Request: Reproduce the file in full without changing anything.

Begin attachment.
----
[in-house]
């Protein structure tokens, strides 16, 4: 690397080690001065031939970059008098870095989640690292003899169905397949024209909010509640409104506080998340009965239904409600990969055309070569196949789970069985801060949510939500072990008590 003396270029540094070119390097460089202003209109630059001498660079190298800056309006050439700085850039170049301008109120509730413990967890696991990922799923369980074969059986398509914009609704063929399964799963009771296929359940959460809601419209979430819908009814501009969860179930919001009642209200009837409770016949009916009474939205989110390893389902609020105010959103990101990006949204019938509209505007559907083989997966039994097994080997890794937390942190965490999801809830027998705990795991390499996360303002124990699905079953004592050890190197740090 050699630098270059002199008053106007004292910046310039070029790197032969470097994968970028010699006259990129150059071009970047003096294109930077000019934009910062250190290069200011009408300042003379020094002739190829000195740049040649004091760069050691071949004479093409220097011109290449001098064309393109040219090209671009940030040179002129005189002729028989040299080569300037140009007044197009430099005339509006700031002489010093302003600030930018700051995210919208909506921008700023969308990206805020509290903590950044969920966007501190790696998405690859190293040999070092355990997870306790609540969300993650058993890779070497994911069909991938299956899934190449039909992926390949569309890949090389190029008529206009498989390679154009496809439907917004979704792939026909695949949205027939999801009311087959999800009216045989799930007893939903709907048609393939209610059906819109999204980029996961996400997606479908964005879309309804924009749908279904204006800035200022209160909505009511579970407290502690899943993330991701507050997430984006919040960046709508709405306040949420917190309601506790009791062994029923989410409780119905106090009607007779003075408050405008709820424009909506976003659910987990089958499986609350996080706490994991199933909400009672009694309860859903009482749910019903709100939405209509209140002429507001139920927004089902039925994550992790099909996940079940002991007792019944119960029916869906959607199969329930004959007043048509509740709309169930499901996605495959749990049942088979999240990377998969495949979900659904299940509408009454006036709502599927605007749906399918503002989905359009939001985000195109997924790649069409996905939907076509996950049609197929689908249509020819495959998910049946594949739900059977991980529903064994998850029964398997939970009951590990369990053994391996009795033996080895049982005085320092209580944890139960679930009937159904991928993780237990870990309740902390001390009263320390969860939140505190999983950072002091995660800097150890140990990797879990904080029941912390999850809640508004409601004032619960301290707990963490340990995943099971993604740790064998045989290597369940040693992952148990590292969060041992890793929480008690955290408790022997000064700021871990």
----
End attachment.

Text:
[in-house]
């Protein structure tokens, strides 16, 4: 690397080690001065031939970059008098870095989640690292003899169905397949024209909010509640409104506080998340009965239904409600990969055309070569196949789970069985801060949510939500072990008590 003396270029540094070119390097460089202003209109630059001498660079190298800056309006050439700085850039170049301008109120509730413990967890696991990922799923369980074969059986398509914009609704063929399964799963009771296929359940959460809601419209979430819908009814501009969860179930919001009642209200009837409770016949009916009474939205989110390893389902609020105010959103990101990006949204019938509209505007559907083989997966039994097994080997890794937390942190965490999801809830027998705990795991390499996360303002124990699905079953004592050890190197740090 050699630098270059002199008053106007004292910046310039070029790197032969470097994968970028010699006259990129150059071009970047003096294109930077000019934009910062250190290069200011009408300042003379020094002739190829000195740049040649004091760069050691071949004479093409220097011109290449001098064309393109040219090209671009940030040179002129005189002729028989040299080569300037140009007044197009430099005339509006700031002489010093302003600030930018700051995210919208909506921008700023969308990206805020509290903590950044969920966007501190790696998405690859190293040999070092355990997870306790609540969300993650058993890779070497994911069909991938299956899934190449039909992926390949569309890949090389190029008529206009498989390679154009496809439907917004979704792939026909695949949205027939999801009311087959999800009216045989799930007893939903709907048609393939209610059906819109999204980029996961996400997606479908964005879309309804924009749908279904204006800035200022209160909505009511579970407290502690899943993330991701507050997430984006919040960046709508709405306040949420917190309601506790009791062994029923989410409780119905106090009607007779003075408050405008709820424009909506976003659910987990089958499986609350996080706490994991199933909400009672009694309860859903009482749910019903709100939405209509209140002429507001139920927004089902039925994550992790099909996940079940002991007792019944119960029916869906959607199969329930004959007043048509509740709309169930499901996605495959749990049942088979999240990377998969495949979900659904299940509408009454006036709502599927605007749906399918503002989905359009939001985000195109997924790649069409996905939907076509996950049609197929689908249509020819495959998910049946594949739900059977991980529903064994998850029964398997939970009951590990369990053994391996009795033996080895049982005085320092209580944890139960679930009937159904991928993780237990870990309740902390001390009263320390969860939140505190999983950072002091995660800097150890140990990797879990904080029941912390999850809640508004409601004032619960301290707990963490340990995943099971993604740790064998045989290597369940040693992952148990590292969060041992890793929480008690955290408790022997000064700021871990």